Over time, the exchange capacity of an ion exchange resin bed deteriorates as impurities in the incoming water collect in the resin bed and are not removed by periodic recharging. At some point, depending primarily on the characteristics of the incoming water supply, the resin bed becomes unacceptably "fouled", i.e., the resin bed's capacity to soften water has been diminished to an extent that it must be specially treated to restore softening capacity.

Although a number of factors can lead to fouling of an ion exchange resin bed, perhaps the greatest single contributing factor is the presence of iron in an incoming water supply. Iron can exist in several valence states in water, the most common being the ferrous and ferric states. It is most desirable to maintain the iron in the ferrous state, inasmuch as ferrous iron can readily be removed during conventional resin bed regeneration. However, ferrous iron tends to become oxidized to the ferric state after being exchanged onto a resin bed, which then makes its removal very difficult and can cause the resin beads to split.

In the case of certain relatively high pH regenerating compositions, the resulting brine solutions are cloudy because of the presence of carbonates. In use, these carbonates can be effectively "filtered" by the resin beads thus lowering the bed efficiency and contributing to the need for frequent bed regeneration.

A number of prior compositions have been proposed for use as ion exchange resin bed regenerants. For example, U.S. Pat. No. 4,540,715 describes the use of a surfactant and an alkali metal citrate in a regenerating composition. Other prior systems have made use of citric acid as a sequestering agent for iron. These prior compositions have proven less than entirely satisfactory, however, principally because of their inability to properly control the iron problems described previously.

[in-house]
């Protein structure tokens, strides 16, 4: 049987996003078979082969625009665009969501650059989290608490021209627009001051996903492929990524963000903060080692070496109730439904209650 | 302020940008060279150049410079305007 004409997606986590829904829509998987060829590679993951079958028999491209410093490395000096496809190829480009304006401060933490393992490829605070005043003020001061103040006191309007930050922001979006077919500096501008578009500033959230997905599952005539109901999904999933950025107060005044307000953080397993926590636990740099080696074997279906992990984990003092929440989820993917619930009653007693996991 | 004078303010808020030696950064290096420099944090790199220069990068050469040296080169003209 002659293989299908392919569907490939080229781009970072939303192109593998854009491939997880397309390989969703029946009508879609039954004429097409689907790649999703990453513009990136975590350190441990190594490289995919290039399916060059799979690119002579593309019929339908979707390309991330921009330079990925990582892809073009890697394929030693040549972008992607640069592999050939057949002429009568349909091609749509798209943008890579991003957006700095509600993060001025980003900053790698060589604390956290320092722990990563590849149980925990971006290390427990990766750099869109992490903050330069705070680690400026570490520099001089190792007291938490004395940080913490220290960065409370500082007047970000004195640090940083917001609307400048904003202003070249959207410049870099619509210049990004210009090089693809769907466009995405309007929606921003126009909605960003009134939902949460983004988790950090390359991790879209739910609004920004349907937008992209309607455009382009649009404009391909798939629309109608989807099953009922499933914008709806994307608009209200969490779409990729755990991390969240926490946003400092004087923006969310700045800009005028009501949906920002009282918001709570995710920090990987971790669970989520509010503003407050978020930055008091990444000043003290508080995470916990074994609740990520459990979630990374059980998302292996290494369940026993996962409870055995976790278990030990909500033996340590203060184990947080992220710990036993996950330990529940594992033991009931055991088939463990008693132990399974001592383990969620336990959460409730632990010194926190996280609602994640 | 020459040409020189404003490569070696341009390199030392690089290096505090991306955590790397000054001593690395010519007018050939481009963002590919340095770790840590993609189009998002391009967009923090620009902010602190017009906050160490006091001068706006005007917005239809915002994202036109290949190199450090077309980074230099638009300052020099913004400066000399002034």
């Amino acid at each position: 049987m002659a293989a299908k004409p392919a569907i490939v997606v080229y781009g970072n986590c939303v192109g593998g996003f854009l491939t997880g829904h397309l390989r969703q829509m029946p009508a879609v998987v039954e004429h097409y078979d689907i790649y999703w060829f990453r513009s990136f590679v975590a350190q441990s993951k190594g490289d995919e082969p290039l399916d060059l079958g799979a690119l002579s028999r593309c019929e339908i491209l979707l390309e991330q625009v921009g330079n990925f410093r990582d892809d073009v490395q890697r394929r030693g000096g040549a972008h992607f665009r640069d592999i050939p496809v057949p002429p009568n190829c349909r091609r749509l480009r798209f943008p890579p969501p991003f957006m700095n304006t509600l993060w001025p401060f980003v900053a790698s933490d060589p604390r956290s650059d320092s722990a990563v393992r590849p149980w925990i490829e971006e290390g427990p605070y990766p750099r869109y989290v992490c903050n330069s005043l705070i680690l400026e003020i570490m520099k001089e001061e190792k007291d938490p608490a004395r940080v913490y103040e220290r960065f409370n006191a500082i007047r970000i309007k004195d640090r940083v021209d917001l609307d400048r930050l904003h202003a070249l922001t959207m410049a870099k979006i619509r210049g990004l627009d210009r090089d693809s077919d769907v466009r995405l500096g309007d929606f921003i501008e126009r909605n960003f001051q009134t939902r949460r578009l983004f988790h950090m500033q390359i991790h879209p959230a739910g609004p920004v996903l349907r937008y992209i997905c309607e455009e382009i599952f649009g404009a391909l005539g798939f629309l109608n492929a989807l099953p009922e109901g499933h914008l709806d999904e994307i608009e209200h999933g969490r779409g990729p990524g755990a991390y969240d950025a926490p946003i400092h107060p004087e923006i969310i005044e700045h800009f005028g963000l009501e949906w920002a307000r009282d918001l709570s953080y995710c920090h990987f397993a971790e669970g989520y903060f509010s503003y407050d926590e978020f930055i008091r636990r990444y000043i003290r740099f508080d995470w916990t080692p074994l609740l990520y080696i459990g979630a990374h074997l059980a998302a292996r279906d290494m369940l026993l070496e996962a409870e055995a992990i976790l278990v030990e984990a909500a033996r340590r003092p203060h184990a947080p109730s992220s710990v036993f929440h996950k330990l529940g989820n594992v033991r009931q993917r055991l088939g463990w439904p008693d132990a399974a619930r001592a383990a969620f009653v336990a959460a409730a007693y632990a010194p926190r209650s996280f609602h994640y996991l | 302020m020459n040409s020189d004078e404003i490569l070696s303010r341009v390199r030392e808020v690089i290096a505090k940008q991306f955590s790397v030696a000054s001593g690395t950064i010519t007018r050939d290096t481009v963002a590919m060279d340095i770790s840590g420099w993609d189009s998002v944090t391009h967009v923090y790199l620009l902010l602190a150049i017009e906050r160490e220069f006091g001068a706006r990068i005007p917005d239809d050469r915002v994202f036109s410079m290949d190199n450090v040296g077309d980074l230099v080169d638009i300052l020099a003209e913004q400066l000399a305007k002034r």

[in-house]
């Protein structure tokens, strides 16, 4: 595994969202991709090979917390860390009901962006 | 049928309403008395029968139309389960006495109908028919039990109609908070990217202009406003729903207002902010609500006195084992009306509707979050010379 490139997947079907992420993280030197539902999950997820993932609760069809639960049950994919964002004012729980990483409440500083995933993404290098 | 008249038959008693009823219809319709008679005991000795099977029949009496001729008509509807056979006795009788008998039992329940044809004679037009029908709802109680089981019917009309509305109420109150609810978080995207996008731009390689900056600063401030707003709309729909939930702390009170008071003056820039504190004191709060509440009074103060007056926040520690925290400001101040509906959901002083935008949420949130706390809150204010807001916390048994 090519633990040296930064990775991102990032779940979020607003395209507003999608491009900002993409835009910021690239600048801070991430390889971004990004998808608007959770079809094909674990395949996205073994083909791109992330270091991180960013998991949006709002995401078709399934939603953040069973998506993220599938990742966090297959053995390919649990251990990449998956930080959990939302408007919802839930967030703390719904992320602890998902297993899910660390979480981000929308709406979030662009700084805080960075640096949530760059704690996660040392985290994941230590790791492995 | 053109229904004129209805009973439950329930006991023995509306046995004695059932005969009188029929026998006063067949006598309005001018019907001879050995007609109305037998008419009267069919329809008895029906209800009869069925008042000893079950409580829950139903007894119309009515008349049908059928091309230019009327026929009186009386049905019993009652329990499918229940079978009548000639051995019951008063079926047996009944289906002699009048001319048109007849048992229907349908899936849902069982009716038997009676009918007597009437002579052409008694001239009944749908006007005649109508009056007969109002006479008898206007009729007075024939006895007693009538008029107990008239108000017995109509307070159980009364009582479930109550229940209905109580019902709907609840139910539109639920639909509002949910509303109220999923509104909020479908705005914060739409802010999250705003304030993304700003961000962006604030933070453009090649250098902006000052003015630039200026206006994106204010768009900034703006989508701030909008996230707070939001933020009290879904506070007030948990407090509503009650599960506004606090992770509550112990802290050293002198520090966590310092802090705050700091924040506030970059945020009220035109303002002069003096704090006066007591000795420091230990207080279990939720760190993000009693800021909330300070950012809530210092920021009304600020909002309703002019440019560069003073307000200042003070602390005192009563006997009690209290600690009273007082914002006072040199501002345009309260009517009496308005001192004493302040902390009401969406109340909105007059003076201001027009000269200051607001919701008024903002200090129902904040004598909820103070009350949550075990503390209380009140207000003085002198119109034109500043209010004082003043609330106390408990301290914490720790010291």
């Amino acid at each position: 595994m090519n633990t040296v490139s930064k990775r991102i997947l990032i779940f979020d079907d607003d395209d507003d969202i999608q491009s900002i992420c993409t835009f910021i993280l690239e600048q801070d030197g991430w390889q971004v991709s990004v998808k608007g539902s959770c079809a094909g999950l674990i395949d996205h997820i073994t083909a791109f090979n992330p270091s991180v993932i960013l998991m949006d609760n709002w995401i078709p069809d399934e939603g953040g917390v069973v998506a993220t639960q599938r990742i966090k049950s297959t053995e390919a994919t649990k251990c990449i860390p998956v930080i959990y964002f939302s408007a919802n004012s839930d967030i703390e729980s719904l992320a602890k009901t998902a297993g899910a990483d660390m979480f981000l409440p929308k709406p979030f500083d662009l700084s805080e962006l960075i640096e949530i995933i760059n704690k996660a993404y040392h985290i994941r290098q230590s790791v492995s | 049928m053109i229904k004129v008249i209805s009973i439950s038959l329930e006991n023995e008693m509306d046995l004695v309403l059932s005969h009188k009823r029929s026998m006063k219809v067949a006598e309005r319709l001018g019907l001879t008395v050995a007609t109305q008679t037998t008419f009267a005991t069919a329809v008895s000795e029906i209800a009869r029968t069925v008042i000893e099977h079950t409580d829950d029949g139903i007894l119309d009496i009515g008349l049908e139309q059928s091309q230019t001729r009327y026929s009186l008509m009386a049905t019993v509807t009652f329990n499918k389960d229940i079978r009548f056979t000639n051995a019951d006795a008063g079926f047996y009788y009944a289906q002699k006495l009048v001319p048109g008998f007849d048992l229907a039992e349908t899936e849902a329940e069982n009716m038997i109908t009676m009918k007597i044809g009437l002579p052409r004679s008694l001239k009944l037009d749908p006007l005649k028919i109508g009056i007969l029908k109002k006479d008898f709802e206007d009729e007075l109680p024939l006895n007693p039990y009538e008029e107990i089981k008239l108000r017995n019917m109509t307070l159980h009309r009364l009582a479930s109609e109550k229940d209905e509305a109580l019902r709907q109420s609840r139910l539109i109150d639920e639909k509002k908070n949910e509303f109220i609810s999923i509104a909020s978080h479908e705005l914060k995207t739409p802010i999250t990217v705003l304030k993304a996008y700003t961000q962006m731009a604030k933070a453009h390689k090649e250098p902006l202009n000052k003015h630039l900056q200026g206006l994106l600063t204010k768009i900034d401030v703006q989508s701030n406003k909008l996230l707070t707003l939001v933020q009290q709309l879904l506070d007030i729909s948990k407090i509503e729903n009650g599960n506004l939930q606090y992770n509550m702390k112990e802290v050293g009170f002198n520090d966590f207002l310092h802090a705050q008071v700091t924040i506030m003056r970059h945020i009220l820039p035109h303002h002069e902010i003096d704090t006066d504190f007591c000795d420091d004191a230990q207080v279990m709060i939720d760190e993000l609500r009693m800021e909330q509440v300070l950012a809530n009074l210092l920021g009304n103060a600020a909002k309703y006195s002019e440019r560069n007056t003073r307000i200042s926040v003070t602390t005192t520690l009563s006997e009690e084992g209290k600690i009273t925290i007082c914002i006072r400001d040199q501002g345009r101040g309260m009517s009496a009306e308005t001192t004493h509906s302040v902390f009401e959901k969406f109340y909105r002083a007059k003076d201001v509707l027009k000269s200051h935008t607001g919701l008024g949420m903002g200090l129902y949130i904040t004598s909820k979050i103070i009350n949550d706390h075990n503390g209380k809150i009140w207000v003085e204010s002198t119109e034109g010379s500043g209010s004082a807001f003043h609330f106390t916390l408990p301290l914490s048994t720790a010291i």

SUMMARY OF THE INVENTION

The present invention overcomes the difficulties described above and provides a greatly improved composition for the regeneration of cation exchange resin beds. Broadly speaking, the invention comprehends a composition designed for addition to sodium chloride to yield a regenerating medium for cation exchange resins. The composition comprises from about 0.1 to 10% by weight of citric acid, from about 0.01 to 1% by weight of an anti-caking agent, the latter being an alkyl substituted napthalene sulfonate, and at least about 50% by weight of a salt of citric acid (more preferably from about 70 to 99% by weight). A very important feature of the composition stems from the fact that the pH of a saturated solution thereof in water at room temperature is within a range of from about 4 to 8, and more preferably from about 5 to 7. This relatively low pH is believed important in maintaining the ferrous iron in the divalent state, so as to better control the build up of iron ions in ion exchange resin beds.